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Web Video / Jubilee Media

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Jubilee Media is a company that, in its own words, "exists to create a movement of changemakers for human good". Jubilee has a YouTube channel on which they create and produce videos and video series involving exploration of human interaction and empathy, often challenging the boundaries of conventional labels and identities.

Their videos contain the following tropes:

  • Blind Date:
    • Each episode of the series Tea for Two involves a blind date, in which two strangers meet, share tea and ask each other the New York Times' series of "36 Questions That Lead to Love".
    • Some of the dating episodes from the series Versus 1 involve one person speed-dating (and selecting from) numerous potential love interests with a curtain in-between.
    • The series First Sight has two blindfolded people simulating the stages of a romantic relationship in reverse (a wedding, then cuddling/intimacy, a first kiss, a restaurant date, and finally seeing each other for the first time.)
  • Both Sides Have a Point: A staple of their series Middle Ground, which usually involves three or four people from each of two demographics or identities that fall on either side of a traditional conflict. A series of statements is read out, with all participants (ranging from four to eight) directed to indicate and discuss their agreement or disagreement with each statement. Jubilee makes a point of never taking sides.
  • Love Confession: In the series The Leap, participants are encouraged to call their crush to ask if they can be more than friends.
  • The Mole:
    • The point of the series Odd One Out. Seven participants claim to either belong to a certain identity or subscribe to a certain philosophy (Beyonce fan, Christian, vegan, etc.), but one of the seven is lying. In successive rounds, the group has to discuss the issue at hand to try to unmask the mole, and vote him/her out of the group. Whichever party wins (the mole or the other six) is awarded a cash prize.
    • Inverted with the series The Real Deal. Several people claim an identity, experience, or condition (former drug dealer, gold medal winner, pregnant, etc.), but only one is telling the truth. Two teams of two try to eliminate the posers in order to spot the real deal, and the team that guesses correctly first wins.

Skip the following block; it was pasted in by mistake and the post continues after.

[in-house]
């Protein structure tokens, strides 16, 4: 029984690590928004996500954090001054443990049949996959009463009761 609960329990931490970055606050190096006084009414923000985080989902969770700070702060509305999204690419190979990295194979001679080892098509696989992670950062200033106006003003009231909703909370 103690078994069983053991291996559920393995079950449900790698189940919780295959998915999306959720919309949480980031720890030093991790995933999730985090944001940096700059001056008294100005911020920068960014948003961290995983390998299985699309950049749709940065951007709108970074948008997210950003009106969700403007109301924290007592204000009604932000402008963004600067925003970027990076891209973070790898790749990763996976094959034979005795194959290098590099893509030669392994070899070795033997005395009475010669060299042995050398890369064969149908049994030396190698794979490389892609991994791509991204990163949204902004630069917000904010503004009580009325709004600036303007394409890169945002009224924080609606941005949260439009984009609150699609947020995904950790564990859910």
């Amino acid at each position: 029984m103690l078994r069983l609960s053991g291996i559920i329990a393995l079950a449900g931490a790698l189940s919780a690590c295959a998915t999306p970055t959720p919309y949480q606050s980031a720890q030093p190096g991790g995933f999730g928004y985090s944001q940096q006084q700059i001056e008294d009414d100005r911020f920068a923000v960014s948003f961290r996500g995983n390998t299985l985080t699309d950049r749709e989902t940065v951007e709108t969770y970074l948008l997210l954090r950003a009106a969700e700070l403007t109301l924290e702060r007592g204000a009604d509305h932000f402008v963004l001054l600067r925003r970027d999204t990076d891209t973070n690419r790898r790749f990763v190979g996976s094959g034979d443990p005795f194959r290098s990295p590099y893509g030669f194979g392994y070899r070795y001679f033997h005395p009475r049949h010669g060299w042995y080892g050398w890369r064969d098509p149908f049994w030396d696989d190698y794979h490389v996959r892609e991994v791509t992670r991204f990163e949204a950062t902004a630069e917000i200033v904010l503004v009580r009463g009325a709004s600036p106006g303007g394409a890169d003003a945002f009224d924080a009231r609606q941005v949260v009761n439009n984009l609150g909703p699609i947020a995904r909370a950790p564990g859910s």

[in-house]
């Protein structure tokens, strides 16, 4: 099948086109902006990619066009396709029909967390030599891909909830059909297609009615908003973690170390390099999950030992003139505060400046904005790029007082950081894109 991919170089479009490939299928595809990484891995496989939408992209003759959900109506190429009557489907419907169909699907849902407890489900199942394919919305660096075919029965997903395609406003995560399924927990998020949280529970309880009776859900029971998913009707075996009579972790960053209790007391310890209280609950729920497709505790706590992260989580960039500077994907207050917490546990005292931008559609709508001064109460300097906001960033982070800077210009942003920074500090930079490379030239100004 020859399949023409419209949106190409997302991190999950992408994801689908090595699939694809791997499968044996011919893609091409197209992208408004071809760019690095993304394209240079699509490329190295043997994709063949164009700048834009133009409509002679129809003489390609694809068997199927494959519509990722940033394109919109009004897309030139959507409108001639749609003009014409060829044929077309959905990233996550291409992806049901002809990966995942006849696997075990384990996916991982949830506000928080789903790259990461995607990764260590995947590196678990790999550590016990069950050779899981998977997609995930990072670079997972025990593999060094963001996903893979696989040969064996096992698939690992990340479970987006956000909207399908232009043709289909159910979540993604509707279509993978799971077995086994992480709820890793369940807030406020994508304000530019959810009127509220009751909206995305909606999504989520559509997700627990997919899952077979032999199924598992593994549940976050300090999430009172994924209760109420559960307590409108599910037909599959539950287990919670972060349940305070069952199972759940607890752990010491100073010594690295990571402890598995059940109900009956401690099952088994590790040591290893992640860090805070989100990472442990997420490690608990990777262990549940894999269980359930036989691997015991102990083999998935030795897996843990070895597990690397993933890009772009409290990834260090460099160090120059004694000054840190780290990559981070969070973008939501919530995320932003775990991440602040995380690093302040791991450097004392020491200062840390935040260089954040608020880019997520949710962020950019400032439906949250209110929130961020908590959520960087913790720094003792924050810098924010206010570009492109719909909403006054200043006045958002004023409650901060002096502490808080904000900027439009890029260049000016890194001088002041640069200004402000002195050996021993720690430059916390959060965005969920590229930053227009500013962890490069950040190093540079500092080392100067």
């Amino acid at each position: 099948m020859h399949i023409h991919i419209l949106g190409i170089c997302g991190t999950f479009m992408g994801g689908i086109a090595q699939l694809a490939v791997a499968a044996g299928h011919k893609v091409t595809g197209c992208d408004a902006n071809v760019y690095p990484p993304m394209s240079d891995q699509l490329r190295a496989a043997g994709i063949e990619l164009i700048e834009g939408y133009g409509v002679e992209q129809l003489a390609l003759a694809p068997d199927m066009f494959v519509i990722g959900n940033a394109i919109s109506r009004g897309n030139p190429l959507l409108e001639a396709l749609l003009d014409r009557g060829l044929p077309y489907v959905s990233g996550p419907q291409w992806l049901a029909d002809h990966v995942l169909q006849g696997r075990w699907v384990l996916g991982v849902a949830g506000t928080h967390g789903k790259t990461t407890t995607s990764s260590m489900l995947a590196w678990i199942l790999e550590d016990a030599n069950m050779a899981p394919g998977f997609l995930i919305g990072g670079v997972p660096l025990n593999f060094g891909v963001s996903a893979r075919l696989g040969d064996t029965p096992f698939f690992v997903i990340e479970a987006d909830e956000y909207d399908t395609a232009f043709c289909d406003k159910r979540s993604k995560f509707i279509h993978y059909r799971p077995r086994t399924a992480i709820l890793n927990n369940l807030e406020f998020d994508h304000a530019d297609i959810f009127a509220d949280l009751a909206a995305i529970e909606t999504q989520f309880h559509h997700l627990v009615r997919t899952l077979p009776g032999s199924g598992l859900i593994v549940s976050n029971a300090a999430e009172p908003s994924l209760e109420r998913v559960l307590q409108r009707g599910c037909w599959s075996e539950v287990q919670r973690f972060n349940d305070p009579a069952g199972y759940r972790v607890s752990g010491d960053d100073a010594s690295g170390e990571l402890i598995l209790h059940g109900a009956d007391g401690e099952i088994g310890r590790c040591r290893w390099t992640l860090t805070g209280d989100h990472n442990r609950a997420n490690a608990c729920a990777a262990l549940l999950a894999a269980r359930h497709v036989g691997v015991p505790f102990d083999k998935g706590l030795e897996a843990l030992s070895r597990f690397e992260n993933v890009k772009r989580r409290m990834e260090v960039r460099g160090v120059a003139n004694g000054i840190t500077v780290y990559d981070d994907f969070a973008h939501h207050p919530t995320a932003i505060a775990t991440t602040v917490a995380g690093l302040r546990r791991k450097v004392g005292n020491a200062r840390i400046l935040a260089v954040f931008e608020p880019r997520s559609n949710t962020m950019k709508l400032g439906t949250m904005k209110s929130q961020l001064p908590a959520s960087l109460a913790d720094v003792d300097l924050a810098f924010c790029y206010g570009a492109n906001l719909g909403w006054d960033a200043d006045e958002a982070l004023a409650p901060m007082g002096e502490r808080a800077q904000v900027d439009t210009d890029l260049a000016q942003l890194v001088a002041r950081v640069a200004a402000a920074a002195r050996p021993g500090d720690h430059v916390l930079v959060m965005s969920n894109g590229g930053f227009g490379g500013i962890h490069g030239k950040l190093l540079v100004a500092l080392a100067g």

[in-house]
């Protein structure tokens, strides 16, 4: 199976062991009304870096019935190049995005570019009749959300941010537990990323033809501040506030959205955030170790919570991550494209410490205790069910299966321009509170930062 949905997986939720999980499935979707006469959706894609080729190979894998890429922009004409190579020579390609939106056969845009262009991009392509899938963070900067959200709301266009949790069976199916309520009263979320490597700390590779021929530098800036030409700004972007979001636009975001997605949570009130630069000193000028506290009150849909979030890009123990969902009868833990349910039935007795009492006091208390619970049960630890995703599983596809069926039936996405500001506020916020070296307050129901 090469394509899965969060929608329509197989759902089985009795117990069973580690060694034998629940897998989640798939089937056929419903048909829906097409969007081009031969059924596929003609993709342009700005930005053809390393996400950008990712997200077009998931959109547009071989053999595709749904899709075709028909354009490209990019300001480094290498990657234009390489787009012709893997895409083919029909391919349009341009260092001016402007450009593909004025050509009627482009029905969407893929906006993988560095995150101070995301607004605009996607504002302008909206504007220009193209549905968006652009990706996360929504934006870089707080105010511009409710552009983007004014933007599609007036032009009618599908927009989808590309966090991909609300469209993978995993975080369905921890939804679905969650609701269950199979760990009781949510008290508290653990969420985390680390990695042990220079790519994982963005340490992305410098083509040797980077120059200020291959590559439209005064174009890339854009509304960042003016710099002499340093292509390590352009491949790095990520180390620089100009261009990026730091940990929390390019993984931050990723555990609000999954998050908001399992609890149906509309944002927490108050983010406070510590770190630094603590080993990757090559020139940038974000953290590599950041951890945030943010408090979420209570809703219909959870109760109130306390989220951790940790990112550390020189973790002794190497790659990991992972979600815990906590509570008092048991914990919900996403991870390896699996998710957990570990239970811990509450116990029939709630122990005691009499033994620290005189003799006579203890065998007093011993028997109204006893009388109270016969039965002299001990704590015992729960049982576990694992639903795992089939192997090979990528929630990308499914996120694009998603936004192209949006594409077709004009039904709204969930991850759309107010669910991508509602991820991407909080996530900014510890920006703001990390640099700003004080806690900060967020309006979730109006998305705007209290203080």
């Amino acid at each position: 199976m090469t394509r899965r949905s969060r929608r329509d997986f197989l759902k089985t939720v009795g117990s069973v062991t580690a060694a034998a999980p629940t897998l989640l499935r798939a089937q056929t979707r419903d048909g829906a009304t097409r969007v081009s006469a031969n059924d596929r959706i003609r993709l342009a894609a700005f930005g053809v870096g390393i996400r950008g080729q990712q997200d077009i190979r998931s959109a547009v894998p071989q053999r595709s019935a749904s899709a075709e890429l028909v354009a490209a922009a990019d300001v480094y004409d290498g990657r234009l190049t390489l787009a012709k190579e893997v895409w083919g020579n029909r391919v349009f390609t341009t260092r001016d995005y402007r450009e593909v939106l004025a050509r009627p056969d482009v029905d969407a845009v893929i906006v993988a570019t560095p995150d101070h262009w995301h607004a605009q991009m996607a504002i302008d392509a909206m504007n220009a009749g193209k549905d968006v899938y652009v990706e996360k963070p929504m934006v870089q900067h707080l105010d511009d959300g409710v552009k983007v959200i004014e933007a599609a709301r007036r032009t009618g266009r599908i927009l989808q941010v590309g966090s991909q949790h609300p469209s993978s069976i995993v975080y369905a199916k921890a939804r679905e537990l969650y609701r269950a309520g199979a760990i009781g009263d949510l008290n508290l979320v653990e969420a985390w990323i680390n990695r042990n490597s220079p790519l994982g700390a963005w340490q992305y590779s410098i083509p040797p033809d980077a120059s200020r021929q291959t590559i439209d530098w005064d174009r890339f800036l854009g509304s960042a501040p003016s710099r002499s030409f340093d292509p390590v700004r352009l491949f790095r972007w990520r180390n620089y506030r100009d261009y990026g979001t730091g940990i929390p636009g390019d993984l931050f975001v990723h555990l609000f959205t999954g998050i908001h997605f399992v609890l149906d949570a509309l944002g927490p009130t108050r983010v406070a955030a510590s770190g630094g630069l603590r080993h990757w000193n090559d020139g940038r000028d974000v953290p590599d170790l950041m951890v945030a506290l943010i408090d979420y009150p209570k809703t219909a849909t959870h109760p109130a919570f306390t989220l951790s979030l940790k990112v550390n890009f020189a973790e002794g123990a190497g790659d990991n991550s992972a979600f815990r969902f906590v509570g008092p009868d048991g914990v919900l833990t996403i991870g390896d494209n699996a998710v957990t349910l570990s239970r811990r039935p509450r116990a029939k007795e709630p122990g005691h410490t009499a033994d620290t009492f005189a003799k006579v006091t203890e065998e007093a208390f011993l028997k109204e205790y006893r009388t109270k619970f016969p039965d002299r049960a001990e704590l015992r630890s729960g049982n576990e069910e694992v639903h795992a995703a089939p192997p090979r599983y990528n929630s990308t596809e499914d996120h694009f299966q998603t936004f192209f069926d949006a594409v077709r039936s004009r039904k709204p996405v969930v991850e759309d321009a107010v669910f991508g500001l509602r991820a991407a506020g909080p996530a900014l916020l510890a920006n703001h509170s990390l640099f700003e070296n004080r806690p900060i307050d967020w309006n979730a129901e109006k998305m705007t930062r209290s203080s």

• The Power of Friendship: They sometimes try to invoke this in series such as Middle Ground by inviting the participants to share pizza or beer together.
  • Prisoner's Dilemma: The series Human Theory presents a version of this, in which two groups of people agree to choose a colour (red or blue), revealing their choices simultaneously. Each group receives a small cash prize if both choose blue, and nothing if both choose red, but should only one group choose red, that group receives a large cash prize and the other group nothing at all. This series tends to zigzag between Hobbes Was Right and Rousseau Was Right in the outcomes, although the latter less frequently, as it often only takes one selfish/distrustful participant to thwart a mutually beneficial result.
  • Speed Dating: Many episodes of Versus 1 involve one person speed-dating numerous potential matches in a variety of circumstances, some of which involve not seeing the dating partners until he/she has selected one and eliminated all the others.
  • Stereotype: Defied in the series Spectrum, episodes of which take the title form "Do all X think the same?", with X representing any of a wide range of demographics (race, sexuality, gender, belief, religion, behaviour etc.) Six members of the demographic in question stand in a line in the centre of a room and wait for relevant statements to be read out, after which each indicates his/her level of agreement or disagreement with the statement by moving to one side or the other, before discussing the statement. It is telling how often there is a spread of opinion among the group.